A legislative forum Saturday at Wichita State University's Hughes Metropolitan Complex centered on priorities — and the partisan differences they reflect.
About 250 people packed a room at the Metroplex to talk to the Sedgwick County legislative delegation, with the discussion tilted toward education spending and a newly passed statewide smoking ban.
A terse exchange about business tax cuts between Republican Rep. Brenda Landwehr and Democratic Rep. Jim Ward, both from Wichita, drew the most sustained response from the crowd.
"There's a fundamental core value disagreement in the Legislature," Ward said. "There are several people in the Legislature who believe that giving tax breaks to corporations and businesses is the best way to run the state of Kansas.
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"They've done that over and over and over and over again for the last 10 years, to the tune of 12 billion — billion with a "B" — dollars. And $4 billion in sales tax exemptions, under the theory of less taxes, more jobs."
Instead, Ward said, Kansas has 95,000 unemployed workers, about 20,000 in Wichita.
"Plus, last week, they cut taxes another $95 million in a budget year when the Kansas budget is $400 million in debt," he said.
The other "values question," Ward said, comes from social service proponents in the Legislature.
"It is wrong to tell the disabilities community this year that they need to wait," he said, to applause from the crowd.
"It's wrong to tell senior citizens, usually single women in their 60s, 70s and 80s, that they may need to leave their home because we can't deliver Meals on Wheels anymore because we cut a million dollars out of Meals on Wheels in Wichita last year.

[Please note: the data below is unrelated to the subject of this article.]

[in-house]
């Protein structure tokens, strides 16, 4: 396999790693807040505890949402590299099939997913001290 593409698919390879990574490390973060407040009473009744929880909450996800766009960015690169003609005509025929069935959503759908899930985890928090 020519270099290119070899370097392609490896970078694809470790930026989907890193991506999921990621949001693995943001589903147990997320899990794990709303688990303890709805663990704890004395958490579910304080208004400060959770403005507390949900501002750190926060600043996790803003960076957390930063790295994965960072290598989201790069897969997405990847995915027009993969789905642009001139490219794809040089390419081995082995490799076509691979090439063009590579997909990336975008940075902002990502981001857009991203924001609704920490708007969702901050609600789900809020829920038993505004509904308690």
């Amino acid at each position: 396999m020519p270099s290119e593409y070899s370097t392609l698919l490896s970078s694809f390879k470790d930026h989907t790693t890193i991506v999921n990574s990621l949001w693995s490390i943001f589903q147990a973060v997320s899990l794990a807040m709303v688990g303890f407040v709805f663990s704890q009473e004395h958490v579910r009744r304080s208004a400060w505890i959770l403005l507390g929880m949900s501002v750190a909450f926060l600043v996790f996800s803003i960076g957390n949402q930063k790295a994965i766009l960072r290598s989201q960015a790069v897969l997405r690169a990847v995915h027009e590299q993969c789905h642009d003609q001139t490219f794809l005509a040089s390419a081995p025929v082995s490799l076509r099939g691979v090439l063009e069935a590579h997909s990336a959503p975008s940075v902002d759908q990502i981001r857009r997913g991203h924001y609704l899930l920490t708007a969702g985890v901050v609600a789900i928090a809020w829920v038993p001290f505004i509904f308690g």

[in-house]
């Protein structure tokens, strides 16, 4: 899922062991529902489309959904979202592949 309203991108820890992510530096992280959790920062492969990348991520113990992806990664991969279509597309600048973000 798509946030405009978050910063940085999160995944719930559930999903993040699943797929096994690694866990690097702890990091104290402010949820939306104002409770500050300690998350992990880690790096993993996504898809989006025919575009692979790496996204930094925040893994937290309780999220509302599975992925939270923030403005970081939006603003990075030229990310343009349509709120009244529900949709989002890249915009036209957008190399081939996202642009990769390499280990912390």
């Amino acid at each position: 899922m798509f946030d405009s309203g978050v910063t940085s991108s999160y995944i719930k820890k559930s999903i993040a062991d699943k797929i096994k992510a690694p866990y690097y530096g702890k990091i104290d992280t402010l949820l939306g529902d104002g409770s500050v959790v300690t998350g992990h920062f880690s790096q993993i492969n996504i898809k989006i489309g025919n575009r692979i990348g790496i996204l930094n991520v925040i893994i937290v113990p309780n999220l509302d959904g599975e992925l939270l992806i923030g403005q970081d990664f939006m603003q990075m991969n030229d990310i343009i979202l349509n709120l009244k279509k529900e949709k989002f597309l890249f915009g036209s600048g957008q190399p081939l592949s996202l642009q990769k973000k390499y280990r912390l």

"It is wrong to tell third-grade classes this year we're going to cut your classes this year, you're going to have bigger class sizes, because we don't have the money to fund schools this year ... ," said Ward, a former Wichita school board member, to more applause.
Landwehr took issue with Ward's characterization of the business tax cut last week.
"I believe that it's somewhat disingenuous to say that the Legislature did a $95 million tax cut ... recently. We did not do that," she said.
"Who's lying?" yelled a member of the audience, who drew a swift rebuke from Landwehr.
"It's $95 million, first of all , over three years and second of all, it's only for brand-new companies that provide jobs," she said.
"They do not get the money up front. They have to provide the jobs, they have to prove that the jobs are here and it occurs after the jobs have occurred. This is a jobs bill, and that's all it was about."
On smoking, the ban passed by the House on March 3 and headed to Gov. Mark Parkinson's desk allows smoking on state-owned casino floors while banning it from private businesses.
"I voted against that bill," said Rep. Don Myers, R-Derby. "It has holes big enough to drive a Mack truck through. It's sheer hypocrisy to pass a bill like that when we exempt state-owned facilities such as casinos."
After the meeting, Rep. Steve Brunk, R-Wichita, who chaired the session, said he didn't find the crowd's tone unusual.
"That's fairly typical of these kinds of forums," he said. "You'll have some people who don't want their taxes raised for any reason at all and other people that are willing to have taxes raised for very specific purposes."